Apple today announced that chief design officer Sir Jony Ive (Knighted by Princess Anne, reportedly for his work on the iPhone, iPad, and iPod) would be leaving the Cupertino-based company later this year after more than 30 years of service. Apple’s stock (AAPL) dipped slightly on the news.
In the company’s press release, Apple broke the news that Ive would be leaving to head his own independent design company.
The name of the firm was was not mentioned in the press release oddly enough, but it is reported to be called “LoveFrom” as reference to Steve Job’s design philosophy to create things with “love and with care” (advice he could have taken for his personal life, but I’ll not go there further), according to an interview with the Financial Times.
It was strongly qualified in the press release that LoveFrom’s first and primary client would still be Apple, however. Apple CEO Tim Cook is quoted in the release as saying “[we] will continue to benefit from Jony’s talents by working directly with him on exclusive projects… I look forward to working with [him] long into the future.”
The question is, then, what does this really mean for Apple? Does Ive’s departure matter if his firm will continue serving Cupertino as their primary client? If you read Apple’s press release at face value, you probably wouldn’t be inclined to think so. However, in context, this departure raises a few hairs of my brow.
In the years following Jobs’s death, investors and the Apple-faithful alike were holding their collective breaths to see whether the company could live up to the high standards held by Jobs. Opinions probably went both ways (with good argument) for a while, but I think we can say that the debacles with the MacBook line from 2016 onward that something just hasn’t been right.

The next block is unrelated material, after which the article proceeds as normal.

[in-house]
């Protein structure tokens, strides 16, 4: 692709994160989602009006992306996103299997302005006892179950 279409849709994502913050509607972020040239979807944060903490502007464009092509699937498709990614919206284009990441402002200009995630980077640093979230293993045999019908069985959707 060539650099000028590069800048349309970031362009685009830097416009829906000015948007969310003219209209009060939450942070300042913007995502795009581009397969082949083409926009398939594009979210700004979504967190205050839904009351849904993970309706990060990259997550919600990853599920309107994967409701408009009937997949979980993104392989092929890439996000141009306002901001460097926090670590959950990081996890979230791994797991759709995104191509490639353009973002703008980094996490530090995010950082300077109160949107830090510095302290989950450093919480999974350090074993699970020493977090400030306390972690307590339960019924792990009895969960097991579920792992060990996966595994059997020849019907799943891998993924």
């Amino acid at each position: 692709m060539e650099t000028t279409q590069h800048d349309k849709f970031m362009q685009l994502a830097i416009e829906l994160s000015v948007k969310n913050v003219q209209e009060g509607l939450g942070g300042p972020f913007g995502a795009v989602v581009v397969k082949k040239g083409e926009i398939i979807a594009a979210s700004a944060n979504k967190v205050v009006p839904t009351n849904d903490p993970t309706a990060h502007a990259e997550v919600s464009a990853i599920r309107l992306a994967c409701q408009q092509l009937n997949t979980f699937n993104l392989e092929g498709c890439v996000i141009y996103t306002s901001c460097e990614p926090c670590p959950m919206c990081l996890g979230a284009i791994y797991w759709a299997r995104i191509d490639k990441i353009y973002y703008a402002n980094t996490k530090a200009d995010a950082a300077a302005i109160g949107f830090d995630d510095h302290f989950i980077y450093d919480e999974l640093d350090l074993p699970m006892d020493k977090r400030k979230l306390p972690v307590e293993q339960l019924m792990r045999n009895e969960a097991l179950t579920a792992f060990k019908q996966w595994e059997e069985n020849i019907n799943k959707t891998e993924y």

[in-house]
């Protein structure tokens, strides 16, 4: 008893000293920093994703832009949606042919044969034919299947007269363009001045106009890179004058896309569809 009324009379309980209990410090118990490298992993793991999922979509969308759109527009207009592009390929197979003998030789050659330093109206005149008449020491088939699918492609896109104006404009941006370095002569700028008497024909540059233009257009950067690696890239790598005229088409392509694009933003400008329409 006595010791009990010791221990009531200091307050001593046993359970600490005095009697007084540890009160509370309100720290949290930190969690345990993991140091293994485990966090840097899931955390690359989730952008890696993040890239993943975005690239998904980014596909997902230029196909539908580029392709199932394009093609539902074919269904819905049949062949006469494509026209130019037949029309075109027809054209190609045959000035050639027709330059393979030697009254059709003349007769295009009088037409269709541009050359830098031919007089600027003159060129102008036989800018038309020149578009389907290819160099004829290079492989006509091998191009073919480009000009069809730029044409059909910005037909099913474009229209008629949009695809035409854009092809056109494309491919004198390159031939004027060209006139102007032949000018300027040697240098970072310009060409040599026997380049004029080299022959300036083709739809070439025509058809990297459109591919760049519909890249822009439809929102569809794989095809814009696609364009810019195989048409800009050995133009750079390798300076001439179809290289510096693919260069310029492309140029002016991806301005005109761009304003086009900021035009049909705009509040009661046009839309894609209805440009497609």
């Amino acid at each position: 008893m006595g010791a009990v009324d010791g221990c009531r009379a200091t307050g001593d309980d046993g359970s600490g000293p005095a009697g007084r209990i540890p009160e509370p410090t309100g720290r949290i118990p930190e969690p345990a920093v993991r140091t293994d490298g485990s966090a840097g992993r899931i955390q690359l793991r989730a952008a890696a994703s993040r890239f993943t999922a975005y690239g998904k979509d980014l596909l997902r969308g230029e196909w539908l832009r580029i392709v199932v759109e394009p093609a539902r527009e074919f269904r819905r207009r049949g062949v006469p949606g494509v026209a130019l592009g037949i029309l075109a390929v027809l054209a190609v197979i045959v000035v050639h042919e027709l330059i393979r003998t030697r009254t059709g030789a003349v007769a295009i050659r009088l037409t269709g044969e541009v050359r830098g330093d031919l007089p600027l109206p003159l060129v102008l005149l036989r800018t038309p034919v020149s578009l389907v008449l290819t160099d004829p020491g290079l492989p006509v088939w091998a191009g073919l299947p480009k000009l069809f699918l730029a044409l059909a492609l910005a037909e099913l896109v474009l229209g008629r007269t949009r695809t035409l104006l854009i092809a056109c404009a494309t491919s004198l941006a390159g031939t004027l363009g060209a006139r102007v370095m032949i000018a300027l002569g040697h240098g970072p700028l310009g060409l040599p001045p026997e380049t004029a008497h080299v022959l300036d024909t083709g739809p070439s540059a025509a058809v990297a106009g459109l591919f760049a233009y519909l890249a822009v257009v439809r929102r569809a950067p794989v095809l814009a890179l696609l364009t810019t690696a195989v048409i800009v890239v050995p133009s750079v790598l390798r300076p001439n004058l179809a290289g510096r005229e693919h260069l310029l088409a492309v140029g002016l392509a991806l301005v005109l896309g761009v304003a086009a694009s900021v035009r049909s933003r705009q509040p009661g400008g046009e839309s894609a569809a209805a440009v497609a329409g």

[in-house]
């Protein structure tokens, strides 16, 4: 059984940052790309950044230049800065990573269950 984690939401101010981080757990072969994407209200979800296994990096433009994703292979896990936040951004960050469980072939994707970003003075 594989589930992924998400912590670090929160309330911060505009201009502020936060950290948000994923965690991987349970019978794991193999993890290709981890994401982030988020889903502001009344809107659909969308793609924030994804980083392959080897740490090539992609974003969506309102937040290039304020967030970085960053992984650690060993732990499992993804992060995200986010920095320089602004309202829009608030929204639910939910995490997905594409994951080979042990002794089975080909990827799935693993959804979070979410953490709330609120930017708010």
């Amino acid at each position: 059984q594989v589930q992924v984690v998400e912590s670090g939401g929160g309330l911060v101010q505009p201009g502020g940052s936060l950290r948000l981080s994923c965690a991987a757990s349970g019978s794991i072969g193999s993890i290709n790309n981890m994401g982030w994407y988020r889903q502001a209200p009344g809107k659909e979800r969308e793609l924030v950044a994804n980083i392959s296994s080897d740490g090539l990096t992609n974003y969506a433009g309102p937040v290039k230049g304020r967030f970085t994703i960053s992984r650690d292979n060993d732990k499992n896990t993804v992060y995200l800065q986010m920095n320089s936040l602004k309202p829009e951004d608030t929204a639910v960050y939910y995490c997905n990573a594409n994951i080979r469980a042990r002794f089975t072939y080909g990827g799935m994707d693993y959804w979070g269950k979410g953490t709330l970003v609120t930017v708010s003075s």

Tim Cook has earned his reputation as a shareholder’s CEO for good reason. Since 2015, Apple has been focusing on iOS, accessories, and services such as music and healthcare to line its coffers rather than its Macintosh hardware. Considering the rumors of internal turmoil that coincided with the neglect of the Mac, you could take Ive’s retirement from Apple two different ways:
The pessimist could argue that it’s part of a now continuous decline of the world’s first trillion-dollar company, and Ive was just paying lip service to continuing to serve Apple to stop their stock from plummeting more. The optimist (and if you are still using a 2016-2019 MacBook, you must well be ;)) could argue that Ive was the reason behind the alienation of the Mac and its design team since 2016, and his formally announced departure could herald a renaissance for the Mac, both in terms of hardware and software.
Either way, it’s going to be interesting to watch Apple very closely (as no doubt many investors are) over the next few years. Whether the tech giant will find new footing or continue to slide is anyone’s guess.